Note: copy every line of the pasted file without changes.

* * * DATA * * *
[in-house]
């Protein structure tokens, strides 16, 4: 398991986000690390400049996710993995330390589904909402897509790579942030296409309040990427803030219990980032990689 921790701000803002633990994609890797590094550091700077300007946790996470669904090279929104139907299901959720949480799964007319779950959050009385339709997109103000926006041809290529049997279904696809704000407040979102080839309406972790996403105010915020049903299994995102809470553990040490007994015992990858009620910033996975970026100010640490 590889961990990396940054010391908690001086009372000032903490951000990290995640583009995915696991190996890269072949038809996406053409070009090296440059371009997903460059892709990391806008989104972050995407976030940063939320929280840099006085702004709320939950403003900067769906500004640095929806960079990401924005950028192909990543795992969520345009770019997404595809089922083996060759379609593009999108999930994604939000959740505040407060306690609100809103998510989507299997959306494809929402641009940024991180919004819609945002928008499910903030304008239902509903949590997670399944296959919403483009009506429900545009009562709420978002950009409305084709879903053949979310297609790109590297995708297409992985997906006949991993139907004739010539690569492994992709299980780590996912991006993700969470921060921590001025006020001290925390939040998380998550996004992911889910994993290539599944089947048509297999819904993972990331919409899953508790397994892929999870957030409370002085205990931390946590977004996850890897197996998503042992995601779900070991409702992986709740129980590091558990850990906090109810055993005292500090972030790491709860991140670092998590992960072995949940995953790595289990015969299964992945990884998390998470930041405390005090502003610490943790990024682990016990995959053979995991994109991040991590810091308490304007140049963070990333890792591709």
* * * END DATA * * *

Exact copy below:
[in-house]
């Protein structure tokens, strides 16, 4: 398991986000690390400049996710993995330390589904909402897509790579942030296409309040990427803030219990980032990689 921790701000803002633990994609890797590094550091700077300007946790996470669904090279929104139907299901959720949480799964007319779950959050009385339709997109103000926006041809290529049997279904696809704000407040979102080839309406972790996403105010915020049903299994995102809470553990040490007994015992990858009620910033996975970026100010640490 590889961990990396940054010391908690001086009372000032903490951000990290995640583009995915696991190996890269072949038809996406053409070009090296440059371009997903460059892709990391806008989104972050995407976030940063939320929280840099006085702004709320939950403003900067769906500004640095929806960079990401924005950028192909990543795992969520345009770019997404595809089922083996060759379609593009999108999930994604939000959740505040407060306690609100809103998510989507299997959306494809929402641009940024991180919004819609945002928008499910903030304008239902509903949590997670399944296959919403483009009506429900545009009562709420978002950009409305084709879903053949979310297609790109590297995708297409992985997906006949991993139907004739010539690569492994992709299980780590996912991006993700969470921060921590001025006020001290925390939040998380998550996004992911889910994993290539599944089947048509297999819904993972990331919409899953508790397994892929999870957030409370002085205990931390946590977004996850890897197996998503042992995601779900070991409702992986709740129980590091558990850990906090109810055993005292500090972030790491709860991140670092998590992960072995949940995953790595289990015969299964992945990884998390998470930041405390005090502003610490943790990024682990016990995959053979995991994109991040991590810091308490304007140049963070990333890792591709």